Using a scientific approach to study randomness in art seems like a promising way to understand the medium better: good visualizations are the ones that can be composed and read only if the creator has the knowledge and experience to know what they are. Knowledge visualization is one tool helping achieve this goal.

Knowledge Visualization is a framework that examines the use of visual representations to improve the creation and transfer of knowledge, stated Meyer (2009). Burkhard (2013) in a seminal paper on the structure of the framework describes it as a tool to investigate the power of visual formats to represent knowledge, whose aim is to support cognitive processes in generating, structuring, using, and sharing knowledge. Knowledge visualization facilitates the creation and transfer of knowledge between individuals and groups by giving the originators richer means of expressing what they know.

Following the framework guidelines, I collected information from various scientific sources to understand, interpret, create, and share new information on the study of stochastic processes from the perspective of a graphics and visual communication designer.

To illustrate my point, I selected a model used by Professor of Management Science Evan L. Porteus (2002) to demonstrate the calculation involved in solving a stochastic random process. I broke down each element of the statistical model into separate objects, recombined them according to the scientific narrative, and added distinct components pertaining specifically to a visual communication methodology.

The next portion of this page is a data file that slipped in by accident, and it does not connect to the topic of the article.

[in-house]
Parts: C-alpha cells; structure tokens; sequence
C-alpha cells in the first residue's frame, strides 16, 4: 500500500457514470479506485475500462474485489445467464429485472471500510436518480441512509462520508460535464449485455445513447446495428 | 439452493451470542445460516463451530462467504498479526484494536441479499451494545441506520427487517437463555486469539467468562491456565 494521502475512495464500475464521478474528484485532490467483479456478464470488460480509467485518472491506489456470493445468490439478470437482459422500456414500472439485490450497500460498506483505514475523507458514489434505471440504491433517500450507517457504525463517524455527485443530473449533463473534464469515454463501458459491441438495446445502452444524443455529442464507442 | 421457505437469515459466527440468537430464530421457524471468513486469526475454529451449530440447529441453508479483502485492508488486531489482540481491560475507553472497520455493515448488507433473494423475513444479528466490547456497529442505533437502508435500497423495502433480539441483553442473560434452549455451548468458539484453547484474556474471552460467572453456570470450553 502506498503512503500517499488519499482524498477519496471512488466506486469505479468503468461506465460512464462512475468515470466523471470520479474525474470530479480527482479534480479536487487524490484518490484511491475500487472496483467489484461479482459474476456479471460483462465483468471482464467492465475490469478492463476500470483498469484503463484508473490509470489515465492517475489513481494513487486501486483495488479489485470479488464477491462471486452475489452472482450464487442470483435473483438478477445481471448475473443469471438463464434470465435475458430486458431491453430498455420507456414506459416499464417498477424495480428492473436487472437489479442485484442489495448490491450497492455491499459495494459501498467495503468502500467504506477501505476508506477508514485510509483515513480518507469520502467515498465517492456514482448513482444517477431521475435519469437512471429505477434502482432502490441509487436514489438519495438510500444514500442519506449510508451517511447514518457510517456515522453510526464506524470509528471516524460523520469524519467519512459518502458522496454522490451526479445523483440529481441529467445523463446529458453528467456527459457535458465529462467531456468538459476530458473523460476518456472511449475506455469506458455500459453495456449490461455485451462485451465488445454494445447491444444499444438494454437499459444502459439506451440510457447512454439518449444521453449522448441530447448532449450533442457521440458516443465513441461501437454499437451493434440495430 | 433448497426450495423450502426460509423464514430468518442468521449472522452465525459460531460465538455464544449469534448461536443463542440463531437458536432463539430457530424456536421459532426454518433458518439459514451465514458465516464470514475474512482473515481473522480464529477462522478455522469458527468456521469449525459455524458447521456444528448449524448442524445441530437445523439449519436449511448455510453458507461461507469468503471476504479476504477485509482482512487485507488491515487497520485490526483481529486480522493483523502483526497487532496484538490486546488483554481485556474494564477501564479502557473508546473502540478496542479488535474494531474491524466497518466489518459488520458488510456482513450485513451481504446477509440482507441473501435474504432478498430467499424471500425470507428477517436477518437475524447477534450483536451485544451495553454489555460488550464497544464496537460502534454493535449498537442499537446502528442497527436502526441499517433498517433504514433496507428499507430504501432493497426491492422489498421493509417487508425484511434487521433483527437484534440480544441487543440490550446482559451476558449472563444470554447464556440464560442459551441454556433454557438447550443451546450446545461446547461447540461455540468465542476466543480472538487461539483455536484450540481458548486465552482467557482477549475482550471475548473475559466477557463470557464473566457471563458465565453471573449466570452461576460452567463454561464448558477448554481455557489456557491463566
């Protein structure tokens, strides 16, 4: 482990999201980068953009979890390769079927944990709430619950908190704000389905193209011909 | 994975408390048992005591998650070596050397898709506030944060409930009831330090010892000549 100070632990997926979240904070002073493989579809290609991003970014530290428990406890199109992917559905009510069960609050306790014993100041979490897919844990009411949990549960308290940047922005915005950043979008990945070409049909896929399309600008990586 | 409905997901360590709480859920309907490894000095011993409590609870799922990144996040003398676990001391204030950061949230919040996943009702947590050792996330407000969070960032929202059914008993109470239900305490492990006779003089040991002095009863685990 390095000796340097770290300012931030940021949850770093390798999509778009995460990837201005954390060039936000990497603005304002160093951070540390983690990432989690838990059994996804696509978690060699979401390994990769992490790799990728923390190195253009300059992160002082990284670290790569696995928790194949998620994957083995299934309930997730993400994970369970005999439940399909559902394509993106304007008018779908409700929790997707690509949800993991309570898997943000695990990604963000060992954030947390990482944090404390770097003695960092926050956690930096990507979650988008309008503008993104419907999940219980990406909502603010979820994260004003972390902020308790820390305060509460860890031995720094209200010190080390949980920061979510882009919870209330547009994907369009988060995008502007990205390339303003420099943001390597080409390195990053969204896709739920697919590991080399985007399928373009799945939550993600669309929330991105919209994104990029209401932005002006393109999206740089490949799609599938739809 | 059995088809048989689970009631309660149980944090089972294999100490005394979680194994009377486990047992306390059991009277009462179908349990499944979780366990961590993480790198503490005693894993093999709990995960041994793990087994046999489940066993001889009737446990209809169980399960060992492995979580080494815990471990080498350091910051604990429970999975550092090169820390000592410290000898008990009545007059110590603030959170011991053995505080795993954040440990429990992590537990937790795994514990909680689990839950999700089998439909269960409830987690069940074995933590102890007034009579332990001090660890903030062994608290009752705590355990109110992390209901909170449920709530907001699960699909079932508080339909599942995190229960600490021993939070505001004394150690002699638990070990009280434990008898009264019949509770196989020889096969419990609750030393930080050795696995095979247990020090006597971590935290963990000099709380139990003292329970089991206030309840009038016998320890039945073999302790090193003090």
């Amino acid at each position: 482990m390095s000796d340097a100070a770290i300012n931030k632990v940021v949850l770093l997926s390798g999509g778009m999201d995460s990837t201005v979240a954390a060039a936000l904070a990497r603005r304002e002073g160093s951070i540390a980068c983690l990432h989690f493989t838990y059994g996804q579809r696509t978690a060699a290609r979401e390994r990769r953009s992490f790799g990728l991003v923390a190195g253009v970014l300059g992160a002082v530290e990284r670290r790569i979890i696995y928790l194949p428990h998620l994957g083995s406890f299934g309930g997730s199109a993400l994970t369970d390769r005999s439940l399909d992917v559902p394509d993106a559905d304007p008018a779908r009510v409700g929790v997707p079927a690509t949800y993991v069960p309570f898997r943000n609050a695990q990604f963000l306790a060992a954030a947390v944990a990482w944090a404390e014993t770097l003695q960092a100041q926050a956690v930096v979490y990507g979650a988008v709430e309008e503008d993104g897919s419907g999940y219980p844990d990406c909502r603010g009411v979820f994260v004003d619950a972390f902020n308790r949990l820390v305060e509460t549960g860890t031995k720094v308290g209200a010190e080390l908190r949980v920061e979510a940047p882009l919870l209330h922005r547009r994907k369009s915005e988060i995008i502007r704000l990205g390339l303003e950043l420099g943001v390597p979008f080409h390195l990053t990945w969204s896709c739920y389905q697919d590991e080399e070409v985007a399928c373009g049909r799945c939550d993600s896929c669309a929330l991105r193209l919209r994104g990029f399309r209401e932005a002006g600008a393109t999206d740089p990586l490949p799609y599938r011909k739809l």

Key Terms in this Chapter

After-Effect: The motion aftereffect illusion has been known since ancient Greek times. It has been studied extensively by psychologists however the cause is still not fully understood. Some researchers attribute the effect to the adaptation by specific neurons in the visual cortex responsible for the perception of motion. As long as the neural net is active, the brain will automatically make the neural networks, networks that have already learned, more similar to what the original scene was, by means of comparison.

Information: It is a form of data that is accurate and timely, specific and organized for a purpose, presented within a context that gives it meaning and relevance, and can lead to an increase in understanding and decrease in uncertainty.

GPT-2: Modern neural network and a language model that generates coherent paragraphs of text one word at a time. The objective of the model is to create a list of strings where the strings are each sorted by ascending priority. The function then selects a random string from this list and updates the priority of each element. Once the strings are sorted, the function can then return a string with a new priority value. And so on.

Hue: Hue refers to the pure spectrum of color: red, orange, yellow, blue, green violet. In visual art, all hues can be mixed from three basic hues: red, blue, yellow, known as primaries. When pigment primaries are all mixed together, the result is black.

Voronoi: A Voronoi diagram, named after Russian mathematician Georgy Voronoi, partitions the space based on the minimal distance to each site. Voronoi diagrams can be used for discretization of the surface as well as space. Inspiration with these structures results in development of two- and three-dimensional structural elements that can be used in computer graphics, architectural design and urban planning.

Recursive Thinking: The process of solving large problems by breaking them down into smaller, simpler problems that have identical forms.

Algorithm: An algorithm is a sequence of steps that describe how a problem can be solved. It is a set of self-contained sequence of instructions or actions that contains finite space or sequence and that will give us a result to a specific problem in a finite amount of time. If X0 has been identified, then a program which uses a program (X0) to generate an output, i.e., X1, is said to be implemented using an Algorithm.